The Twitter Change: “Like” or Dislike?



Mikaela Millslagle | Opinion Editor

Without a doubt, our generation is one that obsesses over social media. Whenever my friend’s or peers have something funny to show me, it’s likely from Facebook, Instagram, Twitter, Tumblr, or YouTube. We are consumed through and through by the Internet world, and I know my group of friends loves how new updates tend to change our social media life. As of late, I have not logged in or opened my apps excessively throughout the day. Between stresses of tests and assignments, I’ve found my social media time to be fairly constricted to mornings when I wake up and evenings before I go to bed (two very bad times, might I add). Because of this, I find myself a little bit behind on new updates or trends for about a day – oops, am I getting old?

When I grabbed my phone after waking up, I opened my Twitter to scroll through my log and see if any new funny posts had been made, and the first thing to load was the “While you were away…” feature. This is definitely one of my favorite Twitter updates thus far, as sometimes it tends to have multiple tweets pulled up to the front of my log that I might not see for a longer time. One of the first tweets I read was, “Give me my favorites back.” To my confusion, this tweet had 24 favorites and it was from a pretty well-followed tweeter. I thought no more of it and continued on with my scrolling. I soon stumbled across two different anon accounts that tweeted “Only 90’s kids will remember” with two photos: a golden star, and a red heart. My first initial thought was that it was something really irrelevant that didn’t matter, but later that day my roommate made mention that Twitter had updated once again, but this time they had made a major change: no more golden stars for great tweets. Instead the social media site had opted to switch out the pretty little golden “You did it!” stars for generic, red, heart-shaped “likes.”

Throughout the week, multiple people began tweeting about their dislike for the new “likes” on Twitter, claiming that it was copying Instagram and just didn’t fit with their Twitter life. Others have gone so far as to say that Twitter has become generic, as every other type of social media uses “likes” as their tool of approval. “Favorites” were the one thing separating Twitter from the rest of the social media world. Many people were just confused about the change, but all-in-all the individuals of the Twitter world seemed to strongly dis”like” this new change.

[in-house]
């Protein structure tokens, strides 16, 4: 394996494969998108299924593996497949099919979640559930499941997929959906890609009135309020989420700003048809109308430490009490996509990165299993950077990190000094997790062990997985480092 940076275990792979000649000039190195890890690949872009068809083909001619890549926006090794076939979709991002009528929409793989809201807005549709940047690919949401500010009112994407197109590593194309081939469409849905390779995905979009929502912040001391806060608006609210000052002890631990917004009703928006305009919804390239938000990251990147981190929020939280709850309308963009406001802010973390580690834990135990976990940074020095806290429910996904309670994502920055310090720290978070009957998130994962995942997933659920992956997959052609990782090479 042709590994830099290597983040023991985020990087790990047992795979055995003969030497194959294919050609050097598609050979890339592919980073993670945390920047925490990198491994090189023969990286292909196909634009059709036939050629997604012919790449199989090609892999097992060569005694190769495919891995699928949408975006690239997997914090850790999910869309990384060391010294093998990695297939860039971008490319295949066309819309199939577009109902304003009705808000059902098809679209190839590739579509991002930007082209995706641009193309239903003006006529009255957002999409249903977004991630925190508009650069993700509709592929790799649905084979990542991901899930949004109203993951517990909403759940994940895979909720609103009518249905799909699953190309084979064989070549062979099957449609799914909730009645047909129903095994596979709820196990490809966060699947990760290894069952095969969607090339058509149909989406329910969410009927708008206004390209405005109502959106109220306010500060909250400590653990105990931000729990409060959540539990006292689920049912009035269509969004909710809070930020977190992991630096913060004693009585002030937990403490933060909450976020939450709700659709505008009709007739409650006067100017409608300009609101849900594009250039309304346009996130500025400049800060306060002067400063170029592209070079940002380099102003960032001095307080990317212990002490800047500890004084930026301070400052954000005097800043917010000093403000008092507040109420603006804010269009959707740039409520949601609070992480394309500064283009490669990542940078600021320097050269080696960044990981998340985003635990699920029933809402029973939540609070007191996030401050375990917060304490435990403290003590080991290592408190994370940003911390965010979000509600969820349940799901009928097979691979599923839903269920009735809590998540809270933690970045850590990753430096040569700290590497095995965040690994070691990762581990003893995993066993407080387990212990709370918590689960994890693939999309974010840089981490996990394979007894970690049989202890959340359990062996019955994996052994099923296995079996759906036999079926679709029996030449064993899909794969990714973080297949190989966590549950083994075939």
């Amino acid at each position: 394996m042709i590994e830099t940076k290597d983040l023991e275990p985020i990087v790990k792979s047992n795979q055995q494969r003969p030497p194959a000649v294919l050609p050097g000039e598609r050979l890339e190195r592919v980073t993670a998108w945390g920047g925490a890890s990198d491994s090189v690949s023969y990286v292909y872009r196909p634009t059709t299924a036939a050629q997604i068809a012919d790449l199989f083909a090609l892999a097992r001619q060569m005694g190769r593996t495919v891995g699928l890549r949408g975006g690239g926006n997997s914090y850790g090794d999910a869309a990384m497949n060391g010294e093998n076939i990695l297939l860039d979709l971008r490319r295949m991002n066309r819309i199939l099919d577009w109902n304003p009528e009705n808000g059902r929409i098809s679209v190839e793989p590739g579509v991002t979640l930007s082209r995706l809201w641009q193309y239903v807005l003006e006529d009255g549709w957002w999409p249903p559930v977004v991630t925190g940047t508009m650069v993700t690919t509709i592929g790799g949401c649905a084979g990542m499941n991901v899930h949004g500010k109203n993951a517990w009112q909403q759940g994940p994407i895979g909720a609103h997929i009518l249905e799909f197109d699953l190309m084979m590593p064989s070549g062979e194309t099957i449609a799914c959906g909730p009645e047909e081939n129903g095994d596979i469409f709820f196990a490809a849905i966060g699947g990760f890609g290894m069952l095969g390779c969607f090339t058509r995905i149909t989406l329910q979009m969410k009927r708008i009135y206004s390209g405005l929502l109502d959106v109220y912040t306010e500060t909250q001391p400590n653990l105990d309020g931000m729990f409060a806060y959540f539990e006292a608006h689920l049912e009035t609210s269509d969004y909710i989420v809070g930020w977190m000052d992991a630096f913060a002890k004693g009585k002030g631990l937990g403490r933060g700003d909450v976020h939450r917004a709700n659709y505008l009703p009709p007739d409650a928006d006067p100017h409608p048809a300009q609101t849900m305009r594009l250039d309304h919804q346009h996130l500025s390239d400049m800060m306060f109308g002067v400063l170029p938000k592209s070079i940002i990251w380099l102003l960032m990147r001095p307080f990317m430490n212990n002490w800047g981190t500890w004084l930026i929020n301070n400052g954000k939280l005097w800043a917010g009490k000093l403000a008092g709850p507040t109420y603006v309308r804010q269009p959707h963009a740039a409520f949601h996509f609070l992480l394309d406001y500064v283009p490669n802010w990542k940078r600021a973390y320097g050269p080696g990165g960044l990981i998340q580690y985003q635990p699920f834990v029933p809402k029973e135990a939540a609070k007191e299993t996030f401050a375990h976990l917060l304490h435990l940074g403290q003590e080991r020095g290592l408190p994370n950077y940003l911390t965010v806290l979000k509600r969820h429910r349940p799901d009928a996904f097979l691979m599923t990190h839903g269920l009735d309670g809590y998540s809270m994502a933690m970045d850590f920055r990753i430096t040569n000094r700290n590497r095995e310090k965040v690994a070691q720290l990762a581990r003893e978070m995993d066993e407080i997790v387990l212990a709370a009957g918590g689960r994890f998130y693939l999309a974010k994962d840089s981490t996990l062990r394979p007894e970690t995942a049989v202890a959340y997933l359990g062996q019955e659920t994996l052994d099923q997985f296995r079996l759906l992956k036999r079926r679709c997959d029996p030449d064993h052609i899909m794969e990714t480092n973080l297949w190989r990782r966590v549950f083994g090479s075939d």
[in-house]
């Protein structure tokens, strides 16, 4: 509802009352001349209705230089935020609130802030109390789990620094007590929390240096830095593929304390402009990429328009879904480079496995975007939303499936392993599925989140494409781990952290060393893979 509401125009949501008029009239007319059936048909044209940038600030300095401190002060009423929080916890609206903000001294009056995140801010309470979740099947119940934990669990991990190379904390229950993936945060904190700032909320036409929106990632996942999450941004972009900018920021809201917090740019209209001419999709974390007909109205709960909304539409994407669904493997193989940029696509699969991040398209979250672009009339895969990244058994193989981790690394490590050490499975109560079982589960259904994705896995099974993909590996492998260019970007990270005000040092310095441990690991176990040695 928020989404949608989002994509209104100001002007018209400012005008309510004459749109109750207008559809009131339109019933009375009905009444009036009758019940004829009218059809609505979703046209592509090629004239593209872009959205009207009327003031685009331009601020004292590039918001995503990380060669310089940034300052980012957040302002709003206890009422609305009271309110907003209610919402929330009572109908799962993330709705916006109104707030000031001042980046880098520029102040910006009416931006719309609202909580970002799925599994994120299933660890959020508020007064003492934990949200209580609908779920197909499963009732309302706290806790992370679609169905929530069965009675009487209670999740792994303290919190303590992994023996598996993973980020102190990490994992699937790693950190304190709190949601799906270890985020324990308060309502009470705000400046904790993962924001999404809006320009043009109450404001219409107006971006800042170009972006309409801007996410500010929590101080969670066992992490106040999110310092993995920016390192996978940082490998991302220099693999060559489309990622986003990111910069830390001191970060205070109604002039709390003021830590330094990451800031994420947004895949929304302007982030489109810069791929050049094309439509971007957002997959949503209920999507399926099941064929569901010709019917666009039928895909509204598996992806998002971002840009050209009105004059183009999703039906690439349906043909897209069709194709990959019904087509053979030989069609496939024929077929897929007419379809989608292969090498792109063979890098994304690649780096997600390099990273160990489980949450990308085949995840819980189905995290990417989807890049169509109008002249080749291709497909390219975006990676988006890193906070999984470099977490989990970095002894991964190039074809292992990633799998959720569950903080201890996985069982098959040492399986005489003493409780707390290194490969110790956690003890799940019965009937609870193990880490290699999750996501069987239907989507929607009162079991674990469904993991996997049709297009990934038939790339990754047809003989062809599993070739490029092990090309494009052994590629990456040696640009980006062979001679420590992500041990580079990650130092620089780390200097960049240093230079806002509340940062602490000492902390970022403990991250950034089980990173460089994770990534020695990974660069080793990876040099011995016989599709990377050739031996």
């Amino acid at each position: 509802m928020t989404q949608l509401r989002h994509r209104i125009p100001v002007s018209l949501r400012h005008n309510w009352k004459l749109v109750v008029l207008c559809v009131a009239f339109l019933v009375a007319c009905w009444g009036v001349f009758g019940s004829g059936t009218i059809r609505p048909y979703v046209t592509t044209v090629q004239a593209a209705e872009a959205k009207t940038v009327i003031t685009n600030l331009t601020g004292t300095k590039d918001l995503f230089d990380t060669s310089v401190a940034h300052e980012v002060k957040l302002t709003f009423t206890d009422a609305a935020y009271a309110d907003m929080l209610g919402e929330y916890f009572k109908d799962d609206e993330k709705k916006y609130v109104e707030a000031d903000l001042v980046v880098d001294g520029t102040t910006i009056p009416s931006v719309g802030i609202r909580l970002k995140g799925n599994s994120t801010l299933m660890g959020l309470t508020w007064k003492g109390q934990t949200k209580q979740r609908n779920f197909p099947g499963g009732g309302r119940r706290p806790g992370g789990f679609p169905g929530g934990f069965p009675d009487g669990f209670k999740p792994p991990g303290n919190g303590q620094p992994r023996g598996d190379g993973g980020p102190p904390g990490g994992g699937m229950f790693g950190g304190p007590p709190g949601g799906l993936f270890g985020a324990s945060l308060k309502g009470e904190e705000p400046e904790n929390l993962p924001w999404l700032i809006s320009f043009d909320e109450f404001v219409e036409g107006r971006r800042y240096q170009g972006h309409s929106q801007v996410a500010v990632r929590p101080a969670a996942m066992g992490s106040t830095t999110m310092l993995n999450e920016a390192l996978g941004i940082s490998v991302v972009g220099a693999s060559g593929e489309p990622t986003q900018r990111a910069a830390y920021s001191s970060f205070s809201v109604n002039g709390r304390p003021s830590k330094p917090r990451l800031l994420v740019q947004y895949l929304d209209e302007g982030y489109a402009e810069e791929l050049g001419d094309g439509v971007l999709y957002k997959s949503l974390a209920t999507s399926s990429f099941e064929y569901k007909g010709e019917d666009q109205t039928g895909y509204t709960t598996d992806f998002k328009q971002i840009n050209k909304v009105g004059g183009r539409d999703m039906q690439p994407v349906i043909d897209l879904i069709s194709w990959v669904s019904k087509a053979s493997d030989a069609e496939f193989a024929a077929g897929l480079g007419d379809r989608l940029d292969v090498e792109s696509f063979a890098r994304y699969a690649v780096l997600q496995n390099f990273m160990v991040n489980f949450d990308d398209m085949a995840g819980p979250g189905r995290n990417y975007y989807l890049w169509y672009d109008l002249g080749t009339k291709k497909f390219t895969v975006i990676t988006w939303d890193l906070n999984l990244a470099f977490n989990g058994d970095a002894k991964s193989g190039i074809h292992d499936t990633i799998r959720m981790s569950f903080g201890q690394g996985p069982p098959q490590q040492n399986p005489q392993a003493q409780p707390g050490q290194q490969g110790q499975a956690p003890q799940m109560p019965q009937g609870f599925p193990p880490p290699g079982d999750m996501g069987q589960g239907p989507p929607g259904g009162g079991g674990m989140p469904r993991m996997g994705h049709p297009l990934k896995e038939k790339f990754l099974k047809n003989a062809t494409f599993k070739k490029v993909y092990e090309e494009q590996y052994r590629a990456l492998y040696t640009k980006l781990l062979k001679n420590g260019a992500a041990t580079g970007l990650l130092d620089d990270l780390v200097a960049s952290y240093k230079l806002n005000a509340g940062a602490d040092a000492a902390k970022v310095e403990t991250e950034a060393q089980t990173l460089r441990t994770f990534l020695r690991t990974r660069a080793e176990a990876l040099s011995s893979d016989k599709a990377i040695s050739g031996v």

Personally, I’m not a fan of this shift for Twitter. It’s much less exciting to read a notification that a follower “likes” your tweet. I enjoyed the notion that my tweet was a “favorite” of my followers (although these two things essentially mean the same). It’s a hard impact for the social media world, as the entire Twitter family was in shock and states of confusion at the change, but I believe that this will come to pass like many other major changes we’ve seen in the past. In a short amount of time, no one will even care that Twitter now uses “likes” instead of “favorites.” The basic tweet about 90’s kids will stop circulating Twitter logs in a few weeks, and memes using aliens, Blue’s Clues, and Chloe will lose their appeal. Users will quickly become used to the new style of showing appreciation for tweets, and that little golden star will eventually be a thing of the past, much like MySpace, AIM, and MSN Messenger. Stay strong, my fellow tweeters. You will all learn to “like” it in the end.